Beauty sleep is a term we throw around so often, more so to describe the lack of it in our daily routine. We recently touched upon what happens when you get a full seven to eight-hours beauty sleep (read here). At this year’s Sleep Expo Middle East, we caught up with Marija Šoštarić, Co-founder of Tamryn (a bespoke fitness company that caters to all age groups) to find out the health benefits of getting that much-desired beauty sleep
Poor sleep causes numerous problems for our internal and external body as it sends your mind and body into overdrive which leads to many different physical and mental health issues. Melatonin, a hormone important for rest, recovery and relaxation gets produced at night time and it is essential for our mind and body.
To begin with, one of the most obvious benefits of sleep is great skin. We all know when you don’t sleep enough, you get the famed panda, puffy eyes. Poor sleep causes low blood pressure hence poor circulation which leads to our skin looking puffy, dull and grey, causing puffiness and dark circles under our eyes.
Another benefit of getting a good night’ sleep is that your body heals itself while you rest. As an athlete; I need sleep for muscle recovery as when we sleep our body pumps out healing hormones which repairs various parts of our body including damaged skin.
Believe it or not our hair also gets impacted when we don’t sleep enough. For hair growth to happen, we need blood flow to our hair follicles and when we don’t get enough sleep our blood pressure goes down causing poor circulation. Because of that, blood flow to our hair decreases so it is not getting enough nutrition and vitamins which weakens it and leads to hair loss.
Stress is a word you do not want to mess with too, nor do you want it to be a part of your life whatsoever. It impacts our mood, skin and immunity and when we don’t get enough sleep our body produces cortisol (AKA the stress hormone). If we have high levels of it due to poor sleep, it leads to various conditions including weight gain (in particular on our abdomen area) and weakens our overall immunity, impacting even skin health. Lack of sleep may also lead to high blood pressure, depression and irritability, so overall it impacts everything, most especially skin and hair. When you are not feeling good inside chances are you won’t look good on the outside as well.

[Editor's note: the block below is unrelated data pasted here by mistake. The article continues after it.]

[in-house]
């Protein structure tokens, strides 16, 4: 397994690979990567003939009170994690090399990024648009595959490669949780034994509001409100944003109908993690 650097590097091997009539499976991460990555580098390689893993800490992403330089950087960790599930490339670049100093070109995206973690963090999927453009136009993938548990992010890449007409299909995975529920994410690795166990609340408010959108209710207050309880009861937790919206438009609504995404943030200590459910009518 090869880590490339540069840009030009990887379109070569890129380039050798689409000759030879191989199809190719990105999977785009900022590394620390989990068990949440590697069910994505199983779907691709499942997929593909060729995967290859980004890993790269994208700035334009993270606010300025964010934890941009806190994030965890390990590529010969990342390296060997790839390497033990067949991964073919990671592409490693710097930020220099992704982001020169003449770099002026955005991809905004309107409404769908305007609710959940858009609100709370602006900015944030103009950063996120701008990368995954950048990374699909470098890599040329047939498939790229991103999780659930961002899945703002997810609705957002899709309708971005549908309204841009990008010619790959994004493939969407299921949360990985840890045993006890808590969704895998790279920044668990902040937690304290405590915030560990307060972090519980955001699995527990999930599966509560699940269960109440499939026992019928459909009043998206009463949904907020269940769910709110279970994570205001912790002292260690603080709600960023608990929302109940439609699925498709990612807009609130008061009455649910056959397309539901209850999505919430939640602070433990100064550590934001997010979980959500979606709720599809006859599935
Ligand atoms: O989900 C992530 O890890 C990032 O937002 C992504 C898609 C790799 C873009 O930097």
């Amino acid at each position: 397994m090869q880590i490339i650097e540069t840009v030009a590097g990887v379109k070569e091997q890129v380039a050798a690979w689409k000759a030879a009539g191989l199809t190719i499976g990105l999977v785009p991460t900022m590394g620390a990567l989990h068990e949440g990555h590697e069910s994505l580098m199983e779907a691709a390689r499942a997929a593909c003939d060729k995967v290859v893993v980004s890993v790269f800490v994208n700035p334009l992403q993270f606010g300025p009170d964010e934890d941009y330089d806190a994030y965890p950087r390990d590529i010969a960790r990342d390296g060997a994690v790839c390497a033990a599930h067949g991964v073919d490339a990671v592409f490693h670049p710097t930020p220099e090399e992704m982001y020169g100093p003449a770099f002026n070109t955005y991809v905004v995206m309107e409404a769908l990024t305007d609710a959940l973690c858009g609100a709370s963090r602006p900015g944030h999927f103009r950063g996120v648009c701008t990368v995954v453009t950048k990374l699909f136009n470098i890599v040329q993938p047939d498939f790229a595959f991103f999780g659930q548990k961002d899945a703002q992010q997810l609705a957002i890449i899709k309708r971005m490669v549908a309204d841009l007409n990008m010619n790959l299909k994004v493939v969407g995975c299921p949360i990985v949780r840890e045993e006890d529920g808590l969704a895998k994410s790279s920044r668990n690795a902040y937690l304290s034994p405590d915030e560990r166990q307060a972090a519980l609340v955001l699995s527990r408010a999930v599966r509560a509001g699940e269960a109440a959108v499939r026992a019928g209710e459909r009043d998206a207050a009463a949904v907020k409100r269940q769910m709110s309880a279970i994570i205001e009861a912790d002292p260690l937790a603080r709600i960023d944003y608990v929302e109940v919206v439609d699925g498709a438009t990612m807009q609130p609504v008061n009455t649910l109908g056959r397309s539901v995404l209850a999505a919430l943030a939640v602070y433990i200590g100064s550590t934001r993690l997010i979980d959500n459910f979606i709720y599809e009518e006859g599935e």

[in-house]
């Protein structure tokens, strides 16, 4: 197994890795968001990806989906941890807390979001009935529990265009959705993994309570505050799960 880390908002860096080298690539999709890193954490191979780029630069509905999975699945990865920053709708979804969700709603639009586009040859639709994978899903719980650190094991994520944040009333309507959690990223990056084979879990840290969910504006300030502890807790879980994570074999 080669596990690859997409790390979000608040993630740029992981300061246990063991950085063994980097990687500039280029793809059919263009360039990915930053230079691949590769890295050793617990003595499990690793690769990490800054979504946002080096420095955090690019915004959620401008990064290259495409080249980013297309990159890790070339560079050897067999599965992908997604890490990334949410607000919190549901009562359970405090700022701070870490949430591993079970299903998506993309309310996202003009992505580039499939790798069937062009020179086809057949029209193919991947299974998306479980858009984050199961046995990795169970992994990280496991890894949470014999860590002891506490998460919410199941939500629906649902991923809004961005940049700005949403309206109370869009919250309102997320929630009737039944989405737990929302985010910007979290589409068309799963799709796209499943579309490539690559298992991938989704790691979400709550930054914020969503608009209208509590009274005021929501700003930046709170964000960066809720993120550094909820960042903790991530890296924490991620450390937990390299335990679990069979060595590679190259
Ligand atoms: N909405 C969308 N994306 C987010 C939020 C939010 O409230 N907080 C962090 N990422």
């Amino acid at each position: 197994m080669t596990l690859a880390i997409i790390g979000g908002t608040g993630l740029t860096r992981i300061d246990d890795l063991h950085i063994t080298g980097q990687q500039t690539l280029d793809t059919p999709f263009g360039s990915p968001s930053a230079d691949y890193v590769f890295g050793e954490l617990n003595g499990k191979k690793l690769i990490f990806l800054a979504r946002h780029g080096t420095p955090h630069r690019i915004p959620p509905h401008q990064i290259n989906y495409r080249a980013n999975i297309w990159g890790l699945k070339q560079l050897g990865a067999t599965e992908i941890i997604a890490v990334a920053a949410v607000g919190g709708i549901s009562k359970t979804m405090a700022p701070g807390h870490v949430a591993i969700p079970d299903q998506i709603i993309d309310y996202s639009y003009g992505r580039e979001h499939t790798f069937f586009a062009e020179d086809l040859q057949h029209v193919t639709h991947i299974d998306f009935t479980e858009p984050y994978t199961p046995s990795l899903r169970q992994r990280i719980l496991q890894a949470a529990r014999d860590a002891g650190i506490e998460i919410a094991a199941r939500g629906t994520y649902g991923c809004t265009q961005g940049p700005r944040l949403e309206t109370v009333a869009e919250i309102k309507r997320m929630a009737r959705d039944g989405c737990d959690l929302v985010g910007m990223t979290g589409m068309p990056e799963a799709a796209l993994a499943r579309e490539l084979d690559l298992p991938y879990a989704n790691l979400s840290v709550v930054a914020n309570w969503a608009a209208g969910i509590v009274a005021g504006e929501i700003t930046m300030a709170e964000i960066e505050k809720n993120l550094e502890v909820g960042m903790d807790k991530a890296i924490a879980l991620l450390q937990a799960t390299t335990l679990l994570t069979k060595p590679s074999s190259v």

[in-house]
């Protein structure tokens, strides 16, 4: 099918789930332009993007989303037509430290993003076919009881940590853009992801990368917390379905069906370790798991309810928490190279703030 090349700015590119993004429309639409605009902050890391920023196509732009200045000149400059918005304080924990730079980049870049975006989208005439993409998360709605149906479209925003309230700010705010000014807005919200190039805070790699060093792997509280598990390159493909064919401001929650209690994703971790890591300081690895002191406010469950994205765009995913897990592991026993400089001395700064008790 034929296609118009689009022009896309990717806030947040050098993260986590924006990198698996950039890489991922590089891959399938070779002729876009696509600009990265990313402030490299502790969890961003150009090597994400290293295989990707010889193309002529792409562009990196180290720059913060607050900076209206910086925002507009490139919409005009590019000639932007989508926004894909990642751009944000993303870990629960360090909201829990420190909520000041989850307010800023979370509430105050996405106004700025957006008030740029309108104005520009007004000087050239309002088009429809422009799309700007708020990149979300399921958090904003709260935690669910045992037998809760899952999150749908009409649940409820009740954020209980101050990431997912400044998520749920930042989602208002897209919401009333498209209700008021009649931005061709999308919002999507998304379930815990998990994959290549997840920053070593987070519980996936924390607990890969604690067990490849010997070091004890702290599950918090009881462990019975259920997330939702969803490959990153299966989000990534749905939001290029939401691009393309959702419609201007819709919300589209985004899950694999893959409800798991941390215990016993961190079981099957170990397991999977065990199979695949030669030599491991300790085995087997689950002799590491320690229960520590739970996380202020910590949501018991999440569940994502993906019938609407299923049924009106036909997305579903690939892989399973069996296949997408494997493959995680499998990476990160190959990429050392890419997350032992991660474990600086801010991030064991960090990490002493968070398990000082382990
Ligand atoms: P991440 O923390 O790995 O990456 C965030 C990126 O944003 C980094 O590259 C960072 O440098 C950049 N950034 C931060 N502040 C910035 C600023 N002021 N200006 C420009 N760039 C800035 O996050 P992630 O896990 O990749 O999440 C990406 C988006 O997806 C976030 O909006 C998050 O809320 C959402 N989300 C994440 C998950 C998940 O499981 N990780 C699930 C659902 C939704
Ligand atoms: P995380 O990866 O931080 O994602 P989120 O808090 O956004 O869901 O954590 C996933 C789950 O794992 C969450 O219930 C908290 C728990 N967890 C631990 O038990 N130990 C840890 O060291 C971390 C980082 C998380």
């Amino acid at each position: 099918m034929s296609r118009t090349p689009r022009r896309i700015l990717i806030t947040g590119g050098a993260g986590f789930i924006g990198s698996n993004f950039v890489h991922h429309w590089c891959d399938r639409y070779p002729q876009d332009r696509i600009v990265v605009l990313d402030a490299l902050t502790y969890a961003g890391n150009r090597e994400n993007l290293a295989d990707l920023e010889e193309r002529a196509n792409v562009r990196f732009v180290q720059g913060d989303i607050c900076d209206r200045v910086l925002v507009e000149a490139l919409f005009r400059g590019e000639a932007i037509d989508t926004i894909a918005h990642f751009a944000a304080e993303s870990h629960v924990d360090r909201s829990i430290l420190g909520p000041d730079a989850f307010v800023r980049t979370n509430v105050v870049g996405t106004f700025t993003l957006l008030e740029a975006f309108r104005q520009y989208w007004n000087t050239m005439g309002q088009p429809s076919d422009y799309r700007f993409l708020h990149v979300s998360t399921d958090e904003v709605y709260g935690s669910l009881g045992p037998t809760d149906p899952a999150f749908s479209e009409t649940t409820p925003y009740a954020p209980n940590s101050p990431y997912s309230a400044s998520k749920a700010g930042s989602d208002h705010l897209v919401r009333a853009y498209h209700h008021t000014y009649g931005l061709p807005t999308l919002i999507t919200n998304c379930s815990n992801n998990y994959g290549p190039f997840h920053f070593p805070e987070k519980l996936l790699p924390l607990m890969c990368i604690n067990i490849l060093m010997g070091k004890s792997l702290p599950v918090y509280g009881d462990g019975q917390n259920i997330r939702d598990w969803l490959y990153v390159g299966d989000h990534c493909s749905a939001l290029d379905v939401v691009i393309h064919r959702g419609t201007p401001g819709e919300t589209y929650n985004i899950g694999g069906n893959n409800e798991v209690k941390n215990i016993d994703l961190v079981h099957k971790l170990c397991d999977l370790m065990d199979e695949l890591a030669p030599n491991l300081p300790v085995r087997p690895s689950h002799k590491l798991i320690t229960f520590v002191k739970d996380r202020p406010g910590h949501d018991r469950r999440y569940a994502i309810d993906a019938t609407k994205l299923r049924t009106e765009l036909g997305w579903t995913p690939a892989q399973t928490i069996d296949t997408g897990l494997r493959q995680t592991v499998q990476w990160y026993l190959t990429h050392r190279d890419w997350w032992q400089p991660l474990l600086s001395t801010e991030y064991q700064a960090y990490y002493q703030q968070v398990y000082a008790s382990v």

Last but not least, our body makes new collagen when we sleep, and it is very, very important! I am sure you have seen collagen supplements when you are out and about. Firstly, collagen aids with the anti-aging process and skin repair, it prevents wrinkles, sagging and prevents dryness. Other than being an anti-ageing miracle, collagen also eases joint pain, helps with weight loss, aids with building muscles and may improve digestive health. Even if you are taking a supplement it isn’t as effective as the real thing you get after a good night’s rest.
- Try a simple breathing exercise, inhale for 5 seconds, pause for a second and then exhale for another 5 seconds. Breath through your nose and feel the breath in your abdomen and suck the diaphragm in. To help with control, put a hand on your chest and the other on your stomach. Practice this method for 2 minutes and feel yourself relax slowly but surely. Use lavender essential oil on your pillow and wrists when doing this.
- Eat light before bedtime and avoid caffeine, alcohol, nicotine and other chemicals that interfere with sleep too, close to bed time. Make sure to hydrate well before bedtime with chamomile tea, I use the ‘Sleeping Tea’ from WellCo which helps me a lot.
- Magnesium is a powerful and important mineral that we all need as it’s what helps us sleep well. Add these foods to your diet to maximize your intake: avocados (one avocado a day); bananas (avoid if you are on a diet as they are high in fructose); nuts (organic); dark leafy vegetables (have a green smoothie o’clock every day) and dark chocolate (organic dark chocolate at least 75% cacao).
- Our body follows a 24 -hour cycle known as circadian rhythm. Based on different signals, the rhythm knows when it is your bed time, one way of doing this is by raising your body temperature. That is why any type of exercise will improve sleep, studies show that low intensity work outs are more effective for those who suffer from insomnia. Work out 2 hours before bed time and it may improve your sleep quality.
You can book your complimentary session with Tamryn today if you would like to learn more!